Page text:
In traditional Australian and UK meeting procedure, a curious procedure takes place when an amendment is proposed to omit words from a motion, including to omit words and substitute other words. Traditionally, the question proposed from the Chair, in either case, is:

That the words proposed to be omitted stand part of the question

In other words, the mover of the amendment would propose that the words should go, but the Chair puts the question in the form that the words should remain! The mover of the amendment must then vote against the question!

This tradition is said to have originated from times in the House of Commons of old, where the Ayes remained in the chamber while the Noes retired to a division lobby (now, of course, there are two lobbies, one for each side). Therefore, assuming most motions are moved by the government, and most amendments by the opposition, the government members could remain in the chamber to defeat the amendment. Upholding the question in the above form would also have the effect that no further amendment could be made to those words. (House of Representatives Practice p. 315)

The other effect of this form is that if the votes on the amendment were to be tied, the question would be negatived, and so the words would be omitted.1 Oestensibly, this could be said to be justified in that words in the motion should not stand unless a majority of the meeting agrees with them.

However, as a matter of principle, this traditional practice can lead to some strange results! Suppose an amendment were moved to omit all words after ‘That’ and substitute other words (i.e. to rewrite the entire motion). Traditionally, the question is put in two parts:

That the words proposed to be omitted stand part of the question

And then, if that is negatived:

That the words proposed be inserted

Suppose further that the votes are evenly divided on this amendment. In that case, the question ‘That the words proposed to be omitted stand part of the question’ is negatived, but the second question ‘That the words proposed be inserted’ is also negatived! The meeting is left with a meeting that only contains the single word ‘That’!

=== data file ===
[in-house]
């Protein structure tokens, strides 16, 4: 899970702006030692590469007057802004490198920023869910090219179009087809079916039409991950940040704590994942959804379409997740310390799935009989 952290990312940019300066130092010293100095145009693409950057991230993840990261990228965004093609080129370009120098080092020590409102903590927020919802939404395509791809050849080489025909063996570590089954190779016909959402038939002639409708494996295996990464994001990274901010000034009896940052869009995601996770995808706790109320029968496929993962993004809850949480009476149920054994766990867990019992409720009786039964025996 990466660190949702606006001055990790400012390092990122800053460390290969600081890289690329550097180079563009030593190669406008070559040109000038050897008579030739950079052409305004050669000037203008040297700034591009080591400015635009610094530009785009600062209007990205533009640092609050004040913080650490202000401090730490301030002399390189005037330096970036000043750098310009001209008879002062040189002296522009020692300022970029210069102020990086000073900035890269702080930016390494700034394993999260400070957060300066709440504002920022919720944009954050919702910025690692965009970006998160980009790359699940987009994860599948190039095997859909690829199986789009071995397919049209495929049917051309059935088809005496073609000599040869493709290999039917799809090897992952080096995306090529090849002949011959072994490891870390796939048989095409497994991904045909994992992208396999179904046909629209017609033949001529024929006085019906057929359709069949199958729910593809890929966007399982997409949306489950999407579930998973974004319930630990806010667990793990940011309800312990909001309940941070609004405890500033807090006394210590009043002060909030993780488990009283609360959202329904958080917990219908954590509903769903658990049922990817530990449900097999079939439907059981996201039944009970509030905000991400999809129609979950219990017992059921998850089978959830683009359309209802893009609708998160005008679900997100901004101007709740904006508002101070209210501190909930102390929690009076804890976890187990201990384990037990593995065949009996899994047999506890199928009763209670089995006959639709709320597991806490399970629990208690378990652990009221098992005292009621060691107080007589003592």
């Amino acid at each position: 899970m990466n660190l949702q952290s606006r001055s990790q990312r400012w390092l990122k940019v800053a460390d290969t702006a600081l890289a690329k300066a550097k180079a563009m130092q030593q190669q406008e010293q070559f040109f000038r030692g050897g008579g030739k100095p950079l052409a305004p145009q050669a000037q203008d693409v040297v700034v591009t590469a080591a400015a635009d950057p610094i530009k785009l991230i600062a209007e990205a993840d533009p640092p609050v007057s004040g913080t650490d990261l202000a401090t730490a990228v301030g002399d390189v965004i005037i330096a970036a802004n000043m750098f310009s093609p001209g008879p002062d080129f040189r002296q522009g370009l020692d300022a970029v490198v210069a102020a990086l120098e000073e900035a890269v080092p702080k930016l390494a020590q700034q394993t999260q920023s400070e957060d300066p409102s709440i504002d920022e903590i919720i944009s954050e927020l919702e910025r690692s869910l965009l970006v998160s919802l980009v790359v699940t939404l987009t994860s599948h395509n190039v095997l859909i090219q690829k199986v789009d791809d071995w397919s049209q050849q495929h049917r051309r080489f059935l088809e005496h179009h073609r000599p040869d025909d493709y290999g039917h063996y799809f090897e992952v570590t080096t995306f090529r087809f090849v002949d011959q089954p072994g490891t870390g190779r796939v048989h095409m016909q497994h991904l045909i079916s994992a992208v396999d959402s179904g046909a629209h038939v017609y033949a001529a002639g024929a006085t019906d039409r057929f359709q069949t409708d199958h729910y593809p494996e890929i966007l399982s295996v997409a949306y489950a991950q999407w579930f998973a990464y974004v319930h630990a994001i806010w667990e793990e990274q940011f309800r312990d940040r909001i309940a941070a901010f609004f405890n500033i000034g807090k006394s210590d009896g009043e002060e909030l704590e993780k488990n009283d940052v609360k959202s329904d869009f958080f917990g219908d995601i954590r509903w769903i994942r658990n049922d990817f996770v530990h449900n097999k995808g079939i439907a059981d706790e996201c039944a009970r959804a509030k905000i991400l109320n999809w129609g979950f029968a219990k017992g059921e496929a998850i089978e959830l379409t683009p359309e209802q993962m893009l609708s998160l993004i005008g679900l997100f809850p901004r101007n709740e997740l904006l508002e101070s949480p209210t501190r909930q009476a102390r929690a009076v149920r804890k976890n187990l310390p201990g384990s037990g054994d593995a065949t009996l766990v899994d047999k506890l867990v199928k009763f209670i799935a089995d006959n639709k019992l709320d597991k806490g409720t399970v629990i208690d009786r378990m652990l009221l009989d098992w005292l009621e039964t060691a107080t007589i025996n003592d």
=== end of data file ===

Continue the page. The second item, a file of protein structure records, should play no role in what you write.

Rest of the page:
The Speaker of the House of Representatives has previously ruled that in such a situation where ‘what was left of the motion was meaningless’, the motion is dropped (House of Representatives Practice p. 311).

What a preposterous outcome! A tie in an amendment leads to the defeat of the entire motion!

The UK House of Commons rid itself of this procedure in 1967 (Erskine May para. 20.35), and the Senate has also done so, putting all amendments in the form ‘That the amendment be agreed to’. The House of Representatives, by contrast, is still living in the past. It does have a provision for putting amendments in that form (SO 122), but it may only be utilised if no member objects.

Needless to say, I am not a fan of this confusing and bizarre procedure, which is why my Model Standing Orders contain the following suggested provision at SO 29(3):

(3) At the conclusion of debate on an amendment, the Chair must put the question That the amendment be agreed to.


  • WRIGHT, B.C., ed. House of Representatives Practice. 6th edition. Canberra: Department of the House of Representatives, 2012.


  1. In a parliamentary setting, the Speaker might apply Denison's rule and cast a casting vote in favour of the question, against the amendment. However, this would not be able to be applied in settings where the Chair does not have a casting vote (which is my preference), as in the Senate.